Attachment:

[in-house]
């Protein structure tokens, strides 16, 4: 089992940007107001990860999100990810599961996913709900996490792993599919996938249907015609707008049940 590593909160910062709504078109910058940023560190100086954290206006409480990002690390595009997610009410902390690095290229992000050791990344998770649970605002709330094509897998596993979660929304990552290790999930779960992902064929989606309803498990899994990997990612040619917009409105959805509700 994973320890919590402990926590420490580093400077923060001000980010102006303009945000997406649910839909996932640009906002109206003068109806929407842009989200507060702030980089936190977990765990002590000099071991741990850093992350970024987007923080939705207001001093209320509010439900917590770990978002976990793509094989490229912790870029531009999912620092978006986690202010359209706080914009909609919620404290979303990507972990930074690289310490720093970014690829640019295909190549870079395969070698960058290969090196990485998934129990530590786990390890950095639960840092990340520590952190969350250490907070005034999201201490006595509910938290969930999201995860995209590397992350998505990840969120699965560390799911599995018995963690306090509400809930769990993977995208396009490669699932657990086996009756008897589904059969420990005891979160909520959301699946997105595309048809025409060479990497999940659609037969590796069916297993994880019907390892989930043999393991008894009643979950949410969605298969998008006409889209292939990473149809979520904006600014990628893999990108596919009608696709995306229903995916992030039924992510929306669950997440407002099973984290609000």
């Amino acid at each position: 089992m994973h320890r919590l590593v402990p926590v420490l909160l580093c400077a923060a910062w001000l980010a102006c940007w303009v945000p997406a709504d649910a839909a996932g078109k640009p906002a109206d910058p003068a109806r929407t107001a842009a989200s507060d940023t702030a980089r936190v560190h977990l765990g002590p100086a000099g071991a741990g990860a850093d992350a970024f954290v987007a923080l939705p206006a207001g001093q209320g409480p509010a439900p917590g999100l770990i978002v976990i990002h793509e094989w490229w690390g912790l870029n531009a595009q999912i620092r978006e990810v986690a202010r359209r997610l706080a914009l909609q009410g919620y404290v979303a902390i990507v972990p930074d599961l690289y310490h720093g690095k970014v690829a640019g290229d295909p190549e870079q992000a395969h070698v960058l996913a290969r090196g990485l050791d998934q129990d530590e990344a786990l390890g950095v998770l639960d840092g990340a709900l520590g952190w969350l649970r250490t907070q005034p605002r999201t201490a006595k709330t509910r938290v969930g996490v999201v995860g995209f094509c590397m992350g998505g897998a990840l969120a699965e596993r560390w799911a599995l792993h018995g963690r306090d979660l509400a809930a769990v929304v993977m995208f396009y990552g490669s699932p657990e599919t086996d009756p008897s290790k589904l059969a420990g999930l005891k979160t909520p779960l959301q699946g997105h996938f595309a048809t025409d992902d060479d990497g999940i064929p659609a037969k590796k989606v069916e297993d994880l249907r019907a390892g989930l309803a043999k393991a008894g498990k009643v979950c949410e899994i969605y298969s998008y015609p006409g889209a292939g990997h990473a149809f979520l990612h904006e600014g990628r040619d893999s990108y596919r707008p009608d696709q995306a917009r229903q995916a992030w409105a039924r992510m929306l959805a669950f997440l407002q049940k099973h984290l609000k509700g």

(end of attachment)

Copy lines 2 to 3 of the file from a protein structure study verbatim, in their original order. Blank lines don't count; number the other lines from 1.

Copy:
């Protein structure tokens, strides 16, 4: 089992940007107001990860999100990810599961996913709900996490792993599919996938249907015609707008049940 590593909160910062709504078109910058940023560190100086954290206006409480990002690390595009997610009410902390690095290229992000050791990344998770649970605002709330094509897998596993979660929304990552290790999930779960992902064929989606309803498990899994990997990612040619917009409105959805509700 994973320890919590402990926590420490580093400077923060001000980010102006303009945000997406649910839909996932640009906002109206003068109806929407842009989200507060702030980089936190977990765990002590000099071991741990850093992350970024987007923080939705207001001093209320509010439900917590770990978002976990793509094989490229912790870029531009999912620092978006986690202010359209706080914009909609919620404290979303990507972990930074690289310490720093970014690829640019295909190549870079395969070698960058290969090196990485998934129990530590786990390890950095639960840092990340520590952190969350250490907070005034999201201490006595509910938290969930999201995860995209590397992350998505990840969120699965560390799911599995018995963690306090509400809930769990993977995208396009490669699932657990086996009756008897589904059969420990005891979160909520959301699946997105595309048809025409060479990497999940659609037969590796069916297993994880019907390892989930043999393991008894009643979950949410969605298969998008006409889209292939990473149809979520904006600014990628893999990108596919009608696709995306229903995916992030039924992510929306669950997440407002099973984290609000």
């Amino acid at each position: 089992m994973h320890r919590l590593v402990p926590v420490l909160l580093c400077a923060a910062w001000l980010a102006c940007w303009v945000p997406a709504d649910a839909a996932g078109k640009p906002a109206d910058p003068a109806r929407t107001a842009a989200s507060d940023t702030a980089r936190v560190h977990l765990g002590p100086a000099g071991a741990g990860a850093d992350a970024f954290v987007a923080l939705p206006a207001g001093q209320g409480p509010a439900p917590g999100l770990i978002v976990i990002h793509e094989w490229w690390g912790l870029n531009a595009q999912i620092r978006e990810v986690a202010r359209r997610l706080a914009l909609q009410g919620y404290v979303a902390i990507v972990p930074d599961l690289y310490h720093g690095k970014v690829a640019g290229d295909p190549e870079q992000a395969h070698v960058l996913a290969r090196g990485l050791d998934q129990d530590e990344a786990l390890g950095v998770l639960d840092g990340a709900l520590g952190w969350l649970r250490t907070q005034p605002r999201t201490a006595k709330t509910r938290v969930g996490v999201v995860g995209f094509c590397m992350g998505g897998a990840l969120a699965e596993r560390w799911a599995l792993h018995g963690r306090d979660l509400a809930a769990v929304v993977m995208f396009y990552g490669s699932p657990e599919t086996d009756p008897s290790k589904l059969a420990g999930l005891k979160t909520p779960l959301q699946g997105h996938f595309a048809t025409d992902d060479d990497g999940i064929p659609a037969k590796k989606v069916e297993d994880l249907r019907a390892g989930l309803a043999k393991a008894g498990k009643v979950c949410e899994i969605y298969s998008y015609p006409g889209a292939g990997h990473a149809f979520l990612h904006e600014g990628r040619d893999s990108y596919r707008p009608d696709q995306a917009r229903q995916a992030w409105a039924r992510m929306l959805a669950f997440l407002q049940k099973h984290l609000k509700g």